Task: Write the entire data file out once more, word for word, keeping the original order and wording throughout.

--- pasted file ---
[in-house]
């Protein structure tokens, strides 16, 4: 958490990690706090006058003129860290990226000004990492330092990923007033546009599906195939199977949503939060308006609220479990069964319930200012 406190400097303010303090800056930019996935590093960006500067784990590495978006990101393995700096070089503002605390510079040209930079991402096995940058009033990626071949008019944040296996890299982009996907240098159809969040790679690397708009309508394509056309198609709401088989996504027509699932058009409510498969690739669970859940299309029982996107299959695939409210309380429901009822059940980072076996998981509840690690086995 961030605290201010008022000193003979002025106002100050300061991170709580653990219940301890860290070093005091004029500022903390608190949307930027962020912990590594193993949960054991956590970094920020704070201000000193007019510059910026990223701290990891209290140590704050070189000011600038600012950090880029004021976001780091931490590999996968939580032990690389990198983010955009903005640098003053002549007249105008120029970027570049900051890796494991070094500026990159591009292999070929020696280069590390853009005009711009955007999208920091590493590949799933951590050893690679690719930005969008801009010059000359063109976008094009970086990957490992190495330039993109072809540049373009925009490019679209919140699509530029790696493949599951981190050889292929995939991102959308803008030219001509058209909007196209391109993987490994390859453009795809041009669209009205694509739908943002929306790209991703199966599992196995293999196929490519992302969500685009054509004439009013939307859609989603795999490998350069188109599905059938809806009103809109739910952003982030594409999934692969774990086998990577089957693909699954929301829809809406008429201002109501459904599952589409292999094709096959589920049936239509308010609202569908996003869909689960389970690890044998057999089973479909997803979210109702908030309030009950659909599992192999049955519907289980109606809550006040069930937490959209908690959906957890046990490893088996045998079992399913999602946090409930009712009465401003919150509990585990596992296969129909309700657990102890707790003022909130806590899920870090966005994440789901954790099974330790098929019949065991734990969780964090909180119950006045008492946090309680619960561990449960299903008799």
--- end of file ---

[in-house]
């Protein structure tokens, strides 16, 4: 958490990690706090006058003129860290990226000004990492330092990923007033546009599906195939199977949503939060308006609220479990069964319930200012 406190400097303010303090800056930019996935590093960006500067784990590495978006990101393995700096070089503002605390510079040209930079991402096995940058009033990626071949008019944040296996890299982009996907240098159809969040790679690397708009309508394509056309198609709401088989996504027509699932058009409510498969690739669970859940299309029982996107299959695939409210309380429901009822059940980072076996998981509840690690086995 961030605290201010008022000193003979002025106002100050300061991170709580653990219940301890860290070093005091004029500022903390608190949307930027962020912990590594193993949960054991956590970094920020704070201000000193007019510059910026990223701290990891209290140590704050070189000011600038600012950090880029004021976001780091931490590999996968939580032990690389990198983010955009903005640098003053002549007249105008120029970027570049900051890796494991070094500026990159591009292999070929020696280069590390853009005009711009955007999208920091590493590949799933951590050893690679690719930005969008801009010059000359063109976008094009970086990957490992190495330039993109072809540049373009925009490019679209919140699509530029790696493949599951981190050889292929995939991102959308803008030219001509058209909007196209391109993987490994390859453009795809041009669209009205694509739908943002929306790209991703199966599992196995293999196929490519992302969500685009054509004439009013939307859609989603795999490998350069188109599905059938809806009103809109739910952003982030594409999934692969774990086998990577089957693909699954929301829809809406008429201002109501459904599952589409292999094709096959589920049936239509308010609202569908996003869909689960389970690890044998057999089973479909997803979210109702908030309030009950659909599992192999049955519907289980109606809550006040069930937490959209908690959906957890046990490893088996045998079992399913999602946090409930009712009465401003919150509990585990596992296969129909309700657990102890707790003022909130806590899920870090966005994440789901954790099974330790098929019949065991734990969780964090909180119950006045008492946090309680619960561990449960299903008799």